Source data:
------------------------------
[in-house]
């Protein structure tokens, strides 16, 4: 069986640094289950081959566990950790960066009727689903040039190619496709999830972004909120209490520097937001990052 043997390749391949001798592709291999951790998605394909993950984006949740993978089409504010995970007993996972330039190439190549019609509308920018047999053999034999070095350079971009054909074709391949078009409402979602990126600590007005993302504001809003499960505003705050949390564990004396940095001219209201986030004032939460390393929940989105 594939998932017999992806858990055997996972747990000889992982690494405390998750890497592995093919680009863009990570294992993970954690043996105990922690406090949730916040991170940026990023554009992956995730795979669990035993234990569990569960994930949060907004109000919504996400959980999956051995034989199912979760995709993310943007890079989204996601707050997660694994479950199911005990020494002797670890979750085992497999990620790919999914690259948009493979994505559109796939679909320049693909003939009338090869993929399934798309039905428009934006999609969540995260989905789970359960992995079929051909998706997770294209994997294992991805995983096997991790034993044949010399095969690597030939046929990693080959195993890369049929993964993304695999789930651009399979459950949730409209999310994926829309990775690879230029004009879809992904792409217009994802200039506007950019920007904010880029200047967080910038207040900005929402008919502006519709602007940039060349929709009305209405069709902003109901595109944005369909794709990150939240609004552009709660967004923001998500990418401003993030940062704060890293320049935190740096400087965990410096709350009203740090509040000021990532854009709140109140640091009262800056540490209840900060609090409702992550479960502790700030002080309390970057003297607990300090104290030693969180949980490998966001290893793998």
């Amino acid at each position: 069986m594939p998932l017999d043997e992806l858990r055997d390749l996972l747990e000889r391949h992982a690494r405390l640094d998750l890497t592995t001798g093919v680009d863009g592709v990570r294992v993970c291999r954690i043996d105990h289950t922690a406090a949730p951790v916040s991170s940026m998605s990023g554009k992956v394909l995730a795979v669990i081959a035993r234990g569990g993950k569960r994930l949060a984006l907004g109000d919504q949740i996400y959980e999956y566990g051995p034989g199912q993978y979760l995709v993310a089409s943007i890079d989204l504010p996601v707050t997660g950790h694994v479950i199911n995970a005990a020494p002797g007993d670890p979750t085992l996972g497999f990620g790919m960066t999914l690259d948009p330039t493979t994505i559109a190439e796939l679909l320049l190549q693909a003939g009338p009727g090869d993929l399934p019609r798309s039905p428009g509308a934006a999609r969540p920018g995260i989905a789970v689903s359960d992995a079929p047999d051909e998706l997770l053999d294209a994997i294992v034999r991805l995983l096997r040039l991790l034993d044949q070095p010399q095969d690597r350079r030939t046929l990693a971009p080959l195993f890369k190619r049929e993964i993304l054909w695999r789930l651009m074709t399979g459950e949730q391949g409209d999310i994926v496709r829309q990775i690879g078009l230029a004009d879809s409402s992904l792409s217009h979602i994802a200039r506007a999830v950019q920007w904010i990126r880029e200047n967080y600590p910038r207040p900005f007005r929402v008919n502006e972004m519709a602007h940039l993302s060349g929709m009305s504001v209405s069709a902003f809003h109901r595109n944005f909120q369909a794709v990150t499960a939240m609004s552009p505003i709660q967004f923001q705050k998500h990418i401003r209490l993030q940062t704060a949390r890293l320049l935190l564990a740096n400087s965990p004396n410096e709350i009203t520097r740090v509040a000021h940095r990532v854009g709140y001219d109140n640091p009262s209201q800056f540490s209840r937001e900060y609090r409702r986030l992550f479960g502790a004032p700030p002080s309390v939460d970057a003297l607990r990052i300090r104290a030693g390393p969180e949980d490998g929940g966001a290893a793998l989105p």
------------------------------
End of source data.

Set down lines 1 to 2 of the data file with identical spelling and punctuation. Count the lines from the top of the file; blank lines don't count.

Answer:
[in-house]
């Protein structure tokens, strides 16, 4: 069986640094289950081959566990950790960066009727689903040039190619496709999830972004909120209490520097937001990052 043997390749391949001798592709291999951790998605394909993950984006949740993978089409504010995970007993996972330039190439190549019609509308920018047999053999034999070095350079971009054909074709391949078009409402979602990126600590007005993302504001809003499960505003705050949390564990004396940095001219209201986030004032939460390393929940989105 594939998932017999992806858990055997996972747990000889992982690494405390998750890497592995093919680009863009990570294992993970954690043996105990922690406090949730916040991170940026990023554009992956995730795979669990035993234990569990569960994930949060907004109000919504996400959980999956051995034989199912979760995709993310943007890079989204996601707050997660694994479950199911005990020494002797670890979750085992497999990620790919999914690259948009493979994505559109796939679909320049693909003939009338090869993929399934798309039905428009934006999609969540995260989905789970359960992995079929051909998706997770294209994997294992991805995983096997991790034993044949010399095969690597030939046929990693080959195993890369049929993964993304695999789930651009399979459950949730409209999310994926829309990775690879230029004009879809992904792409217009994802200039506007950019920007904010880029200047967080910038207040900005929402008919502006519709602007940039060349929709009305209405069709902003109901595109944005369909794709990150939240609004552009709660967004923001998500990418401003993030940062704060890293320049935190740096400087965990410096709350009203740090509040000021990532854009709140109140640091009262800056540490209840900060609090409702992550479960502790700030002080309390970057003297607990300090104290030693969180949980490998966001290893793998």